The Fishing Adventures of Brody & Murphy

Bright eyed and waiting for the sun to come up, Brody lay in bed at her grandparents house. She had much trouble falling asleep the night before, full of excitement for the day that followed. Brody and her granny would be fishing for the largest of catfish at daybreak.

They loaded the little red wagon the night before. Cane poles, the old green tackle box and a few lawn chairs. The worms, well they would spend the night in the refrigerator and serve their purpose later.

Brody spent all school year anticipating summer vacation just like every other kid. Except she knew that her summer vacation was truly something special.

Brody’s summers were spent in Trinity with her granny. Granny, ever the adventurer. Brody’s grandaddy passed away when she was a baby.

Murphy enjoyed spending the summers with Granny as much as Brody. You see, the three of them had a very special bond. Two summers ago, Granny and Brody were on  another morning adventure. Little did they know it would be the grandest of adventures.

Through the woods, past the pond and all the way to the pasture where the longhorns lived. Before the Longhorns were in sight, Brody and Granny heard the faintest of whimpers. Each looking at the other in bewilderment.

They followed the whimpers making sure to have the the softest of feet. They didn’t want to scare whatever it was away. The whimpers led them to the trunk of knottiest of ole oak tree. Curled up and shivering was the tiniest of puppies they had ever seen. In an effort not to spook the pup, Brody knelt down quietly and whispered, “you’re gonna be ok puppy.”

Granny stood off to the side and watched.

Brody reached behind the shivering ball of matted fur and gently scooped it up with the tiniest of hands. The puppy didn’t put up a fight. Brody pulled the puppy close.

Granny  stood off to the side and watched.

Brody’s hands were shaking but lovingly warming the tiniest of puppies.

The longhorns weren’t visited that moring. Brody wondered if they would miss her. Granny and Brody had other things to take care of that day, however. Back to the the house they went. 

Once home, Granny took over. She gently took the tiniest of puppies and wrapped it in a towel, nice and warm from the dryer. Not many words were exchanged between the two, just moments and glances. After an afternoon of nursing and a proper cleaning, the tiniest of puppies appeared  happy.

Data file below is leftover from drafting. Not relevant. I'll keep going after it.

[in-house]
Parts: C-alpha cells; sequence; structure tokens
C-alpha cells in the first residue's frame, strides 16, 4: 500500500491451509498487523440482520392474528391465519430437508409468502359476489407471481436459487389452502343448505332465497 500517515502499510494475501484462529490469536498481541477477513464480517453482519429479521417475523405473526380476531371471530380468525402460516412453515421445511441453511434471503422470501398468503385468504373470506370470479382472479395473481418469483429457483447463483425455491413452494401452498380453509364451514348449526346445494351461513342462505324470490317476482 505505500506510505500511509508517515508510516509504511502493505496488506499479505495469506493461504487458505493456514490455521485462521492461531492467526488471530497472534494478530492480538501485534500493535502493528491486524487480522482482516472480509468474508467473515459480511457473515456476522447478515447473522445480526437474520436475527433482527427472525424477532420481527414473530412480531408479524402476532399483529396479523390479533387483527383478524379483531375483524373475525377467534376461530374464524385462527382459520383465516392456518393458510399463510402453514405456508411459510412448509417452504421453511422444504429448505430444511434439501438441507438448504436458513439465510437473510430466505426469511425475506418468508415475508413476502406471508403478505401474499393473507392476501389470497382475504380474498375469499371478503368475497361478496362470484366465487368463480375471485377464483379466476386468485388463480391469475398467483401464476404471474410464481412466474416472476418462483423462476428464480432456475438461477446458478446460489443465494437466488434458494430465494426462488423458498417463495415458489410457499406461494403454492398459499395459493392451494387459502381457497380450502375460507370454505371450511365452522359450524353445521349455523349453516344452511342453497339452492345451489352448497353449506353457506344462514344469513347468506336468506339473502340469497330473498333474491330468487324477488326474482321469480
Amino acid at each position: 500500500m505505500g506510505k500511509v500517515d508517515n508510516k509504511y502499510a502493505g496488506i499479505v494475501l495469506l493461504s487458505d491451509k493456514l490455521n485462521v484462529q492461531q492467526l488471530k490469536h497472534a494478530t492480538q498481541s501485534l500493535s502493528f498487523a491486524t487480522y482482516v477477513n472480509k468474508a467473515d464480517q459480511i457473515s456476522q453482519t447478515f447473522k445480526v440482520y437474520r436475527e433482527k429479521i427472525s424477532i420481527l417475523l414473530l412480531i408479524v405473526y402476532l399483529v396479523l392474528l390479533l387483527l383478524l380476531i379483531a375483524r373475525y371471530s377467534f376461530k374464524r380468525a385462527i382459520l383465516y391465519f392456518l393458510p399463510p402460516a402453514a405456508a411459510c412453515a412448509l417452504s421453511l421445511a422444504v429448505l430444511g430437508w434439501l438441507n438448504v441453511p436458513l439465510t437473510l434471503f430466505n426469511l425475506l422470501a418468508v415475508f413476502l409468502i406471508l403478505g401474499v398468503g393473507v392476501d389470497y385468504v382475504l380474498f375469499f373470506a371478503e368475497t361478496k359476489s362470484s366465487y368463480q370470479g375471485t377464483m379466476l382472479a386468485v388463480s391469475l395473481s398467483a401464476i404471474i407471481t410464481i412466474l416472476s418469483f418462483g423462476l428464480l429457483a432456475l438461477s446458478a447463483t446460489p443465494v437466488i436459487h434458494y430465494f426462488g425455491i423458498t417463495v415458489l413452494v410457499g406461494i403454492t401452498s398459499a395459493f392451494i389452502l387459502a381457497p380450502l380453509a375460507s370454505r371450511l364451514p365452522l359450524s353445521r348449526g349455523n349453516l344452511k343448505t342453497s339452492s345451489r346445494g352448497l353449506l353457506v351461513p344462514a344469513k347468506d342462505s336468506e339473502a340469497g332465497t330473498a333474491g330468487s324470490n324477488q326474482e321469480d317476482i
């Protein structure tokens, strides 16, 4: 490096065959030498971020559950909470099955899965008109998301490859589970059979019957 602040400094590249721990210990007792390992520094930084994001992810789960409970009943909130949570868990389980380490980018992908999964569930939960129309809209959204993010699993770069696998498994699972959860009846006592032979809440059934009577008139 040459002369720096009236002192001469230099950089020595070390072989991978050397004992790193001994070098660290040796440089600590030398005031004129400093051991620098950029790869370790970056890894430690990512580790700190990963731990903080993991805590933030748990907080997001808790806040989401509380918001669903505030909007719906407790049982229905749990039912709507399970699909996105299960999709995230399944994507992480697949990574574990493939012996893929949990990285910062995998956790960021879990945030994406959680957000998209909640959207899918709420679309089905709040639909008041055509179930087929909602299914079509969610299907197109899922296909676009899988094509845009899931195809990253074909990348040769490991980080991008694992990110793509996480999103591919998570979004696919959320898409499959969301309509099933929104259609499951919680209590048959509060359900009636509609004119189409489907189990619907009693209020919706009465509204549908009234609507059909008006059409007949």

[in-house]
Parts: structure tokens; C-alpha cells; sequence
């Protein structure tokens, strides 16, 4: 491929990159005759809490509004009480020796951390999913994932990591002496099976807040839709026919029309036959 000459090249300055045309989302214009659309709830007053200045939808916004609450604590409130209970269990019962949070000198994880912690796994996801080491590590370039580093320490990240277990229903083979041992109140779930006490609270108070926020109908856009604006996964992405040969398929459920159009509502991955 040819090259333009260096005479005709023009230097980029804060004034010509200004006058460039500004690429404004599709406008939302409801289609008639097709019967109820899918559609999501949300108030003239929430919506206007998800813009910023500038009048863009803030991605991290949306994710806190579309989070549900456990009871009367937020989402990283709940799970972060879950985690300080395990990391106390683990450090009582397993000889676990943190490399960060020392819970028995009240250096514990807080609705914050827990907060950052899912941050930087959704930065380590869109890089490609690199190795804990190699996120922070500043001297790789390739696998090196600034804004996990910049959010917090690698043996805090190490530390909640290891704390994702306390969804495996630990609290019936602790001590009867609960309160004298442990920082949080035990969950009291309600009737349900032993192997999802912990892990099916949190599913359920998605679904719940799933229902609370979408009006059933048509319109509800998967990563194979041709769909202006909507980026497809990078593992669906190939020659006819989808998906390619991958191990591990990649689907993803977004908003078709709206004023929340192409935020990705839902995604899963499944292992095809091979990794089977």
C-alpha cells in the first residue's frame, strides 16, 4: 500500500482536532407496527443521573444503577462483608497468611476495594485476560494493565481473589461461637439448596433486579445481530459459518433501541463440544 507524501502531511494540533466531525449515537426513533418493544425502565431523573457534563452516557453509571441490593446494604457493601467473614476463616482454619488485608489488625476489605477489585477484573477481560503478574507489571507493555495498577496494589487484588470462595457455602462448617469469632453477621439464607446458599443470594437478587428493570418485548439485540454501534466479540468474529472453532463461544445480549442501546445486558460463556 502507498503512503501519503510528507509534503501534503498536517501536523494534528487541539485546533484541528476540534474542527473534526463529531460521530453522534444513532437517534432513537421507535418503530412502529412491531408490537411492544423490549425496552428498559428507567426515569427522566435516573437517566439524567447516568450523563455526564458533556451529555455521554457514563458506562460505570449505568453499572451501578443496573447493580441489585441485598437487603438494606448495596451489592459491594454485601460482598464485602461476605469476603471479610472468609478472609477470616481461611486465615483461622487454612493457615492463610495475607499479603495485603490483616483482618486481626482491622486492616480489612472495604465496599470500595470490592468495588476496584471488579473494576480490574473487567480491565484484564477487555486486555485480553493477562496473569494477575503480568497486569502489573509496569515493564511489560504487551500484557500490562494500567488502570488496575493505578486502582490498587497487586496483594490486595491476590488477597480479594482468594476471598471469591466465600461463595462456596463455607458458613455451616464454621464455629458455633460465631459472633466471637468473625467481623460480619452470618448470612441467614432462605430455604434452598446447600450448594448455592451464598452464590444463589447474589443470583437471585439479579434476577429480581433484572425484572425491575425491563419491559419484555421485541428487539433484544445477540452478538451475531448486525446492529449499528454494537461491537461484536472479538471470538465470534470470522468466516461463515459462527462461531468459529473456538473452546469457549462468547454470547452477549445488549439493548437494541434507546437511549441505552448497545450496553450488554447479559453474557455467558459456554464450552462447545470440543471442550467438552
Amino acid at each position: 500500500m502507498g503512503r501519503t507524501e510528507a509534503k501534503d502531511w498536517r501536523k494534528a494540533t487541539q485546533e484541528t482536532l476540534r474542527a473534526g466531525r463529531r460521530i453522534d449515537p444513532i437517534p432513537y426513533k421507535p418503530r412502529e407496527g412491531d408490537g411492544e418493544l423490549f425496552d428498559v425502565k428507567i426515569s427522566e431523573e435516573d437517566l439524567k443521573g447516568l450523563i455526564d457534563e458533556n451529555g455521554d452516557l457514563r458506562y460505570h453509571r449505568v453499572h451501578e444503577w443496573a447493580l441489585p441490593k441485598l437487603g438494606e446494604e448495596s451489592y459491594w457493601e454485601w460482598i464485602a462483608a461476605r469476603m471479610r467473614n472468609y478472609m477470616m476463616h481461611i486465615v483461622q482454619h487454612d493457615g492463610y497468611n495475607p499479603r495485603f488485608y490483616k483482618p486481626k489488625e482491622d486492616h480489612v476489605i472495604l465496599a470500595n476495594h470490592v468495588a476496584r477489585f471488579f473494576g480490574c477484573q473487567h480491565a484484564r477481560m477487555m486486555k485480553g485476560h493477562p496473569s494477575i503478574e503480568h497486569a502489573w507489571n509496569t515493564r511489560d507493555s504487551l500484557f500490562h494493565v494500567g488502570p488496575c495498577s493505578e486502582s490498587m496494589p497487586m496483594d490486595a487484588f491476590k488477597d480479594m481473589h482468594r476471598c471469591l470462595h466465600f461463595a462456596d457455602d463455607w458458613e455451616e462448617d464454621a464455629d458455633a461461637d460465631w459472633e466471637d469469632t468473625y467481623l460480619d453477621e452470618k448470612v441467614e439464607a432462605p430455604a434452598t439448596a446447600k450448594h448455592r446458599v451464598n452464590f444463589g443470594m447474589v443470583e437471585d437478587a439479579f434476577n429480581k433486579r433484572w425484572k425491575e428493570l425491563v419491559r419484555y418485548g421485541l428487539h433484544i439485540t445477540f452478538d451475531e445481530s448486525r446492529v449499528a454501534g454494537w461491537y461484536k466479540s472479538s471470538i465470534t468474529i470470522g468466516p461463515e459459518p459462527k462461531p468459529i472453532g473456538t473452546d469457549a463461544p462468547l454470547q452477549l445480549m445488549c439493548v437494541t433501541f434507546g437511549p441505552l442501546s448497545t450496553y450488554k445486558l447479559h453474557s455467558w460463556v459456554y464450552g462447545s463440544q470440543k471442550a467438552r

It lapped the warm milk, lickety split and then fell asleep on Brody’s lap. Brody had a new friend. She decided she would call the tiniest of pups, Murphy. This is  the  summer that the adventures of Brody and Murphy began.

The sun would be up in a matter of minutes. Brody would make sure she was dressed and ready to go. Granny always said, “the fish bite at daybreak, before the water gets too hot and the sun too high.”

Murphy was anxious too!

Stirring in the back bedroom alerted Brody and Murphy that the adventure was just moments away.

Granny emerged wearing a pale pink cotton shirt with blue jeans, of course. That pink shirt setting off Granny’s blue eyes. She would slip into her rubber boots on the way out the screen door. Oh, how Brody loved the sound  that ‘ole screen door made when she gave it a shove.  C R E A K…

Do you want some cereal? No mam, let’s get out there before the water gets too hot and the sun gets too high. The simplest of conversations.

Worms in hand, Brody gave that ‘ole screen door a loving shove. C R E A K… Murphy barely made it through before the door slapped against it’s frame.

Granny grabbed the very worn handle of the little red wagon and off they went. Down the shell road to their secret fishing hole. Three friends headed on yet another adventure.

Sun still low and water just right, Brody threaded a juicy worm on her hook just like her granny had shown her many summers ago. The two talked about the big orange bobber and whether it should be higher or lower. Finally, after much back and forth, Brody dropped her line in the muddy ‘ole fishing hole.

How would the largest of catfish  see her worm in the muddiest of water, she wondered. Meanwhile, Murphy found a nice shady to spot to lay down. Her nap was cut short by the squeals of excitement coming from Brody.

She must have found the right depth because on the other end of her line was a monster. The largest of catfish.

The big orange bobber disappeared and had not resurfaced again. The cane pole was bending this way and that way. Brody was afraid she was going to let go of the pole. Granny wasn’t too much help. You see, Granny never got too close to the bank. Granny never learned how to swim. Brody was left to her own devices.

Granny always told her, don’t horse ‘em, just let ‘em play themselves out. Granny had caught the biggest of fish. Granny must be right.

Brody with feet apart, anchored on the bank,  let it play itself out just like her Granny had many times.

Swimming to the left, shaking its’ head. Swimming to the right. Swimming straight towards the bank and suddenly turning to the right. Brody could hardly contain her excitement. She closed her eyes and let the biggest of fish get tired.

After what seemed like forever, it finally surfaced.



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